Despite a national stereotype towards male domination the industry, the Society of Women Engineers (SWE), a national educational and service organization with college chapters nationwide, empowers women to achieve their full potential as engineers and as leaders.
Lesley Telford, the president of the Cal Poly chapter, said that the student club creates an outlet for women to explore their interest in the engineering industry and become part of a community with similar motivations.
“Having a lot of us goes against the stereotype,” Telford said. “I feel that SWE on a national level has done a good job in showing that women can be engineers and can be successful.”
In providing career and scholastic resources built around promoting a voice for women in the industry, SWE is on the right track with changing roles of contemporary women, according to a report by California First Lady Maria Shriver and the Center for American Progress.
In a nationwide study released two weeks ago, titled “The Shriver Report: A Woman’s Nation Changes Everything,” it was determined that for the first time in history, half of all U.S. workers, including all professions, are women.
Karen Bangs, the faculty advisor for the Cal Poly chapter, feels that the club supports the new statistics by encouraging women to not be deterred by technical careers.
“Every once in a while there will be some opposition, but in general it is a very supportive industry and college,” Bangs said.
The Cal Poly chapter of SWE does a lot to support women engineers and has the awards to prove it.
Twenty members from the Cal Poly division attended The Society of Women Engineers’ National Conference, the largest annual woman engineers’ conference in the U.S., from Oct. 15-17 in Long Beach, claiming first place for the seventh time since 2002 for the Large Outstanding Collegiate Section on the Gold Level.
Other awards presented to Cal Poly included tying for first place for both Cal Poly Team Tech groups (a technical engineering competition) and first place for Outstanding Outreach Event for “Building an Engineer Day.”
Kendra Rowley, vice president of outreach for the club, said that “Building an Engineer Day” has had the most impact on younger students by helping them to realize that women can pursue stereotypical male-dominated careers.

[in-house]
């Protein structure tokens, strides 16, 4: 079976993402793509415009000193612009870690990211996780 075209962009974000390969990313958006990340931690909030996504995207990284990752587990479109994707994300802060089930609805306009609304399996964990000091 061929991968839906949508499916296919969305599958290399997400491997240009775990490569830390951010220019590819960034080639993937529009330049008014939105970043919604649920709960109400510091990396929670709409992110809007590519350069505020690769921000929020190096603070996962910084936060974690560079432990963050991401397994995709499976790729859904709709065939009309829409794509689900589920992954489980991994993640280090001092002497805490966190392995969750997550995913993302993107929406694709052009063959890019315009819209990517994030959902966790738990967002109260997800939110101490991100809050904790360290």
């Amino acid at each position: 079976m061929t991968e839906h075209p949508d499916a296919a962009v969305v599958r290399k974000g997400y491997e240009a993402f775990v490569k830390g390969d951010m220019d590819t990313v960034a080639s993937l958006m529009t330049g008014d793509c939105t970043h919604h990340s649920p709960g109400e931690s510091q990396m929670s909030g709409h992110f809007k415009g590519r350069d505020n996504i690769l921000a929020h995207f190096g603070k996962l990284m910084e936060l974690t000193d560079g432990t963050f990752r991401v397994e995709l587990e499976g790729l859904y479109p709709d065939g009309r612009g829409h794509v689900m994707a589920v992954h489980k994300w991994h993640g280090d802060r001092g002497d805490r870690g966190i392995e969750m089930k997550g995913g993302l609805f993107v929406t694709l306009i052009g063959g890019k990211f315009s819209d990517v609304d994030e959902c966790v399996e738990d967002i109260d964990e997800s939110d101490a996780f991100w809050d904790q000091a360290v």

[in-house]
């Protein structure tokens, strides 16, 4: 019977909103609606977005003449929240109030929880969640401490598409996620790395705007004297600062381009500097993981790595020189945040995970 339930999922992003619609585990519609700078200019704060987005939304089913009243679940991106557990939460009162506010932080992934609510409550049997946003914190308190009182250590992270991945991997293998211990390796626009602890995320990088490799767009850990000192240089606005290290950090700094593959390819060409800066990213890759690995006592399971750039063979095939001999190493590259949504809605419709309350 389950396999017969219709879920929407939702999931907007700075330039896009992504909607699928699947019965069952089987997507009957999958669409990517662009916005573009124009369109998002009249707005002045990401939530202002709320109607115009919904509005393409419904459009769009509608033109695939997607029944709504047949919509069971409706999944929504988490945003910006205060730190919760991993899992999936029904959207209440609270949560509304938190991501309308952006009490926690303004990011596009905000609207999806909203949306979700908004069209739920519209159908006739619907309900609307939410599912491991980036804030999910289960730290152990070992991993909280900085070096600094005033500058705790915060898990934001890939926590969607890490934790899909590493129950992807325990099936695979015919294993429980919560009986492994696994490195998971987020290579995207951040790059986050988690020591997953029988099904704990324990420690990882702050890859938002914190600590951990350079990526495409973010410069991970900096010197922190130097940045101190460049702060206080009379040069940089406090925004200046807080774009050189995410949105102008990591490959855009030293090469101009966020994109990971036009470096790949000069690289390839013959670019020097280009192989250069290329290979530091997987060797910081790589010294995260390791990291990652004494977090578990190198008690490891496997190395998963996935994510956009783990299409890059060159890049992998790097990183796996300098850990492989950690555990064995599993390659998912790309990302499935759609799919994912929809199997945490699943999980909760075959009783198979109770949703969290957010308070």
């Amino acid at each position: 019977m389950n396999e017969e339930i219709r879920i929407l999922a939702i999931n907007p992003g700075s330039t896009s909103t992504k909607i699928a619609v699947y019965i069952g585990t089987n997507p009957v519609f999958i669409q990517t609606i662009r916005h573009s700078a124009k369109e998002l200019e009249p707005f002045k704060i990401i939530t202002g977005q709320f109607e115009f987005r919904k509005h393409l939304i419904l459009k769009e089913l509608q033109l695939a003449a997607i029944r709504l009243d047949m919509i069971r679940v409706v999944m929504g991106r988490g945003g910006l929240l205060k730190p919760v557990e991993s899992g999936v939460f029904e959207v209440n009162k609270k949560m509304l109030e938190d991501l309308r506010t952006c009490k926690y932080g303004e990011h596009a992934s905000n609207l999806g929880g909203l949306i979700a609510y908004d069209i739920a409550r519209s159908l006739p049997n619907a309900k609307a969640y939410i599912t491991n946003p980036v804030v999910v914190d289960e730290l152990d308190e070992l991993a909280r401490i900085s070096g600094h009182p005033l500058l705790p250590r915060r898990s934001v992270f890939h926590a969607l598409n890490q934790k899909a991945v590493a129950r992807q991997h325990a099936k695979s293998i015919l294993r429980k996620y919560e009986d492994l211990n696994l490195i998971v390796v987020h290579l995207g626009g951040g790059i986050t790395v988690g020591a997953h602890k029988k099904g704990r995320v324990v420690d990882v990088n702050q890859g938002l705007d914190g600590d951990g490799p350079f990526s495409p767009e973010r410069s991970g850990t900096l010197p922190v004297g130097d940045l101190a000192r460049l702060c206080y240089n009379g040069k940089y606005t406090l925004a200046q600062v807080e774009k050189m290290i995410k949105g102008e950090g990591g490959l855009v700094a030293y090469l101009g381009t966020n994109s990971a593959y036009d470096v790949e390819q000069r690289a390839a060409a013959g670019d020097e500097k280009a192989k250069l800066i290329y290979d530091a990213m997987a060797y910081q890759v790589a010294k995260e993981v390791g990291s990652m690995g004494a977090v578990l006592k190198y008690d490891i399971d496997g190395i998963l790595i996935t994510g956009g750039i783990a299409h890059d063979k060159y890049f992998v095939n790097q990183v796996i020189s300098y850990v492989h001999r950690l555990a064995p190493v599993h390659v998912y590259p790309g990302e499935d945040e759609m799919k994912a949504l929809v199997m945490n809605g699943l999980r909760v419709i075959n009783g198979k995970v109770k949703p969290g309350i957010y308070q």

For this event, middle school students come to the campus and participate in four engineering labs led by professors and students. Last year, the Cal Poly division of SWE led more than 400 middle school students through the event, the largest amount of students than ever before.
“We want to expose younger students to engineering,” Rowley said. “There are statistics that say something like fourth and fifth grades are when students are the most discouraged by math and science. We want to get them to try it out and even if they decide they don’t like it, at least they were exposed.”
In addition to organizing community outreach events, the club holds events to help college students to meet others with their interests, develop leadership skills and prepare themselves for careers. Such events include three industry tours per quarter, in which Cal Poly students take tours of engineering companies including Ernie Ball, NetApp and Lockheed Martin. Another event is the Team Tech competition, in which they are given a technical assignment with a company, which is Mazzetti this year.
As for opportunities for networking, internships and jobs, the biggest networking event of the year is “Evening with the Industry,” which includes a social hour and dinner with about 35 engineering companies.
Companies such as Lockheed Martin, Hewlett-Packard, Chevron, Amazon, Accenture and Northrop Grumman buy tables and students are able to choose which table they sit at. It provides a chance for students to network with companies that they are interested in and to get internships or jobs.
The passion and dedication of the 46 student officers is what makes these events possible, Bangs said.
“It’s such an honor to work with men and women that have a passion for supporting women’s growth in this industry. I see them grow, mature, and become more confident in their leadership skills. I always tell them it’s not all about winning the awards, but about what you learn during the process,” Bangs said.
Many of the officers said that the biggest thing they’ve learned is that they play an influential role in the changing roles of women in society by getting more women to realize that they can be successful in technical careers.
“When I was in charge of outreach two years ago, I got a couple of e-mails saying, ‘My child now wants to be an engineer.’ Even if they were not interested in math or science, the program made them want to be an engineer,” Bangs said. “Just the idea that I was able to make a difference in people’s lives was really great.”